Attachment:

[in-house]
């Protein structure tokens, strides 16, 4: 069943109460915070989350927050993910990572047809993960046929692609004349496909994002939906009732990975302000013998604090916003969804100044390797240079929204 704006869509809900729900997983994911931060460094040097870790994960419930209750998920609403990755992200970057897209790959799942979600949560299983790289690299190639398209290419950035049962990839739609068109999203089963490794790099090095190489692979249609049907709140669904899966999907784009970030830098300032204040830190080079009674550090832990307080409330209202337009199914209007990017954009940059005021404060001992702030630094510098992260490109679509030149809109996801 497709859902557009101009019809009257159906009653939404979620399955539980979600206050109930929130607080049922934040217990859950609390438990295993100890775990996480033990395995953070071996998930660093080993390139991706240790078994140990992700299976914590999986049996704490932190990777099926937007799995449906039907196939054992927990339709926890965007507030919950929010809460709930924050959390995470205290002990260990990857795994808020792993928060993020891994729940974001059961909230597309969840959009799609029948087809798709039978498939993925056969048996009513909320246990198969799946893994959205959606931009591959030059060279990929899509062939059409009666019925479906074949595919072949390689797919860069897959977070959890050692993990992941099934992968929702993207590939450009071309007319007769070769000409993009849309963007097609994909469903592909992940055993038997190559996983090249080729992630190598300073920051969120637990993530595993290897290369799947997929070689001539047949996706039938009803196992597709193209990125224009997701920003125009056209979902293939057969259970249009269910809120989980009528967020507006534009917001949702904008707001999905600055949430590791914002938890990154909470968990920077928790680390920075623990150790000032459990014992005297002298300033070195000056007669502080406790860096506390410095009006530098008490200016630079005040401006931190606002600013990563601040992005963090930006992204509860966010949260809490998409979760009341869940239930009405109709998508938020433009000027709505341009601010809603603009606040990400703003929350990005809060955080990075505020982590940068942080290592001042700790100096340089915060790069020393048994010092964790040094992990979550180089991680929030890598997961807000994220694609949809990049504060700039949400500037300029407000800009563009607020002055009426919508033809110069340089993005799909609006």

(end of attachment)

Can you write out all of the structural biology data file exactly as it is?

[in-house]
């Protein structure tokens, strides 16, 4: 069943109460915070989350927050993910990572047809993960046929692609004349496909994002939906009732990975302000013998604090916003969804100044390797240079929204 704006869509809900729900997983994911931060460094040097870790994960419930209750998920609403990755992200970057897209790959799942979600949560299983790289690299190639398209290419950035049962990839739609068109999203089963490794790099090095190489692979249609049907709140669904899966999907784009970030830098300032204040830190080079009674550090832990307080409330209202337009199914209007990017954009940059005021404060001992702030630094510098992260490109679509030149809109996801 497709859902557009101009019809009257159906009653939404979620399955539980979600206050109930929130607080049922934040217990859950609390438990295993100890775990996480033990395995953070071996998930660093080993390139991706240790078994140990992700299976914590999986049996704490932190990777099926937007799995449906039907196939054992927990339709926890965007507030919950929010809460709930924050959390995470205290002990260990990857795994808020792993928060993020891994729940974001059961909230597309969840959009799609029948087809798709039978498939993925056969048996009513909320246990198969799946893994959205959606931009591959030059060279990929899509062939059409009666019925479906074949595919072949390689797919860069897959977070959890050692993990992941099934992968929702993207590939450009071309007319007769070769000409993009849309963007097609994909469903592909992940055993038997190559996983090249080729992630190598300073920051969120637990993530595993290897290369799947997929070689001539047949996706039938009803196992597709193209990125224009997701920003125009056209979902293939057969259970249009269910809120989980009528967020507006534009917001949702904008707001999905600055949430590791914002938890990154909470968990920077928790680390920075623990150790000032459990014992005297002298300033070195000056007669502080406790860096506390410095009006530098008490200016630079005040401006931190606002600013990563601040992005963090930006992204509860966010949260809490998409979760009341869940239930009405109709998508938020433009000027709505341009601010809603603009606040990400703003929350990005809060955080990075505020982590940068942080290592001042700790100096340089915060790069020393048994010092964790040094992990979550180089991680929030890598997961807000994220694609949809990049504060700039949400500037300029407000800009563009607020002055009426919508033809110069340089993005799909609006």